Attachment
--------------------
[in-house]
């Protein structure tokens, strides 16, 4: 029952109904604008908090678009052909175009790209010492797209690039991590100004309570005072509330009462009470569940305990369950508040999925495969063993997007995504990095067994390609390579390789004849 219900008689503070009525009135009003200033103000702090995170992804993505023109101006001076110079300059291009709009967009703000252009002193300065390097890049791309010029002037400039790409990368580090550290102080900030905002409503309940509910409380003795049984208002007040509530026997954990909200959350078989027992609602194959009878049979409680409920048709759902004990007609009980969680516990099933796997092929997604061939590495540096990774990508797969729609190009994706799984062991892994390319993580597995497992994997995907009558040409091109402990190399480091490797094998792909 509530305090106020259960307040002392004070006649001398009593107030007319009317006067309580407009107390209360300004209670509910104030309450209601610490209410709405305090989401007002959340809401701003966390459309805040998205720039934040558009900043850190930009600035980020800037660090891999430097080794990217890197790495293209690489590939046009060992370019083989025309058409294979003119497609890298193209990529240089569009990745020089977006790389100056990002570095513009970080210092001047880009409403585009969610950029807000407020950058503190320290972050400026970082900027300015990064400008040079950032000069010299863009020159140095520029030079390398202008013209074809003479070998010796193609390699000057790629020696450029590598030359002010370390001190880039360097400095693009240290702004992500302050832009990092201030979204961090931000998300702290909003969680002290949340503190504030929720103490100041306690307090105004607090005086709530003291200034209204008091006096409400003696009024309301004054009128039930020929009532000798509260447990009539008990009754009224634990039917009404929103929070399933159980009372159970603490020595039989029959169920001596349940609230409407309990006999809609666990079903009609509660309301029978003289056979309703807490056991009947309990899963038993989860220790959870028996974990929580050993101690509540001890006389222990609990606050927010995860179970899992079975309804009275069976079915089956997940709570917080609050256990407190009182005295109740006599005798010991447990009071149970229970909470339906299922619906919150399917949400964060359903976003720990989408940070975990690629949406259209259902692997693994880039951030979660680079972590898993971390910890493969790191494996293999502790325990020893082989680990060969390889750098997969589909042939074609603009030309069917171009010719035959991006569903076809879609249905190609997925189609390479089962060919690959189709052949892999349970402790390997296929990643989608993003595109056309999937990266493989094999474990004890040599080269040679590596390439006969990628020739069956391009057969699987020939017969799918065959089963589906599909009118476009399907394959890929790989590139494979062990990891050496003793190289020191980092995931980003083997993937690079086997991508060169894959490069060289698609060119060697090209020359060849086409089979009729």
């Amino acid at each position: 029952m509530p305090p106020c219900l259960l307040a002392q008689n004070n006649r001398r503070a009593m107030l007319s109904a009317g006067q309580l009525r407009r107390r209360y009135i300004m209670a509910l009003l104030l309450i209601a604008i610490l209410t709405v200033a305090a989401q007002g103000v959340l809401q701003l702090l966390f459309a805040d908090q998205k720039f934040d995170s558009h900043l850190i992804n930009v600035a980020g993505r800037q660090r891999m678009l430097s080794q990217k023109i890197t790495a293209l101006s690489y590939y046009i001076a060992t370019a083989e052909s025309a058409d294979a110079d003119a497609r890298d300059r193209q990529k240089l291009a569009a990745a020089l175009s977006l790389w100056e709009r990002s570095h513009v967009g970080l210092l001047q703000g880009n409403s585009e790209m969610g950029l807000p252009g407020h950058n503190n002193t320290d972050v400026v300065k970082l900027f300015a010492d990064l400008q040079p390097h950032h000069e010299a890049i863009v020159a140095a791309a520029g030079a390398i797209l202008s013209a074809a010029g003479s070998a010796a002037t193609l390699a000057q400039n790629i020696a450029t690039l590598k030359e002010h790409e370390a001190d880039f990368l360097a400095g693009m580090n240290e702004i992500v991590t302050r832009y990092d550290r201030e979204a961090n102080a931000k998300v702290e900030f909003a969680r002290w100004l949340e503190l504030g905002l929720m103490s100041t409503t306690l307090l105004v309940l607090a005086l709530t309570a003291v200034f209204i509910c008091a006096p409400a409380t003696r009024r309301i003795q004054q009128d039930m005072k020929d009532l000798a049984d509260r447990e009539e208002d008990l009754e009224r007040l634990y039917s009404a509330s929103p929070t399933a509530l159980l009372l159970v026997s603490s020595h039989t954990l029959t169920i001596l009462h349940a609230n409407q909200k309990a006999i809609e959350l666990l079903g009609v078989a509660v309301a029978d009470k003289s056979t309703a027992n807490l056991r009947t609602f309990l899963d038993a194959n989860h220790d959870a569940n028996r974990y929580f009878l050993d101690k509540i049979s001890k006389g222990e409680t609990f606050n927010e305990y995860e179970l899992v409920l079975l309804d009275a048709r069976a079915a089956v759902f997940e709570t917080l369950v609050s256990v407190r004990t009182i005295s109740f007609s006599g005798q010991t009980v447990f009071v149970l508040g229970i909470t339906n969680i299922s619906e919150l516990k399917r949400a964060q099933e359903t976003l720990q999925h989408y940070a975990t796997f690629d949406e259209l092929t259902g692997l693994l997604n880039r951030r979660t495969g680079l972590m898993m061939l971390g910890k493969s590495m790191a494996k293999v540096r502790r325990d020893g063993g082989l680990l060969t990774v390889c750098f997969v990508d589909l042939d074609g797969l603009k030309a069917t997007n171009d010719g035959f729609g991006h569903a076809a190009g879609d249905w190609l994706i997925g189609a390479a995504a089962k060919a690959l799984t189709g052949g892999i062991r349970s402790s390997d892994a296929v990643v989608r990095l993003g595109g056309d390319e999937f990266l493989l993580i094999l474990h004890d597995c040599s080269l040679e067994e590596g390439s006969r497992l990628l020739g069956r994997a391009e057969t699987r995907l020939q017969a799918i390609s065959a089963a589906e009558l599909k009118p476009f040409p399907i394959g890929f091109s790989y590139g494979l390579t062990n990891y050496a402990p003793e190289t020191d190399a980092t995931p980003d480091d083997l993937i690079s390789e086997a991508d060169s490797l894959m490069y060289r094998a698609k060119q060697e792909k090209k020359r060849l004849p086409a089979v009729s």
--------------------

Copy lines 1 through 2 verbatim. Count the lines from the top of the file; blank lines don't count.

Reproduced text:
[in-house]
């Protein structure tokens, strides 16, 4: 029952109904604008908090678009052909175009790209010492797209690039991590100004309570005072509330009462009470569940305990369950508040999925495969063993997007995504990095067994390609390579390789004849 219900008689503070009525009135009003200033103000702090995170992804993505023109101006001076110079300059291009709009967009703000252009002193300065390097890049791309010029002037400039790409990368580090550290102080900030905002409503309940509910409380003795049984208002007040509530026997954990909200959350078989027992609602194959009878049979409680409920048709759902004990007609009980969680516990099933796997092929997604061939590495540096990774990508797969729609190009994706799984062991892994390319993580597995497992994997995907009558040409091109402990190399480091490797094998792909 509530305090106020259960307040002392004070006649001398009593107030007319009317006067309580407009107390209360300004209670509910104030309450209601610490209410709405305090989401007002959340809401701003966390459309805040998205720039934040558009900043850190930009600035980020800037660090891999430097080794990217890197790495293209690489590939046009060992370019083989025309058409294979003119497609890298193209990529240089569009990745020089977006790389100056990002570095513009970080210092001047880009409403585009969610950029807000407020950058503190320290972050400026970082900027300015990064400008040079950032000069010299863009020159140095520029030079390398202008013209074809003479070998010796193609390699000057790629020696450029590598030359002010370390001190880039360097400095693009240290702004992500302050832009990092201030979204961090931000998300702290909003969680002290949340503190504030929720103490100041306690307090105004607090005086709530003291200034209204008091006096409400003696009024309301004054009128039930020929009532000798509260447990009539008990009754009224634990039917009404929103929070399933159980009372159970603490020595039989029959169920001596349940609230409407309990006999809609666990079903009609509660309301029978003289056979309703807490056991009947309990899963038993989860220790959870028996974990929580050993101690509540001890006389222990609990606050927010995860179970899992079975309804009275069976079915089956997940709570917080609050256990407190009182005295109740006599005798010991447990009071149970229970909470339906299922619906919150399917949400964060359903976003720990989408940070975990690629949406259209259902692997693994880039951030979660680079972590898993971390910890493969790191494996293999502790325990020893082989680990060969390889750098997969589909042939074609603009030309069917171009010719035959991006569903076809879609249905190609997925189609390479089962060919690959189709052949892999349970402790390997296929990643989608993003595109056309999937990266493989094999474990004890040599080269040679590596390439006969990628020739069956391009057969699987020939017969799918065959089963589906599909009118476009399907394959890929790989590139494979062990990891050496003793190289020191980092995931980003083997993937690079086997991508060169894959490069060289698609060119060697090209020359060849086409089979009729």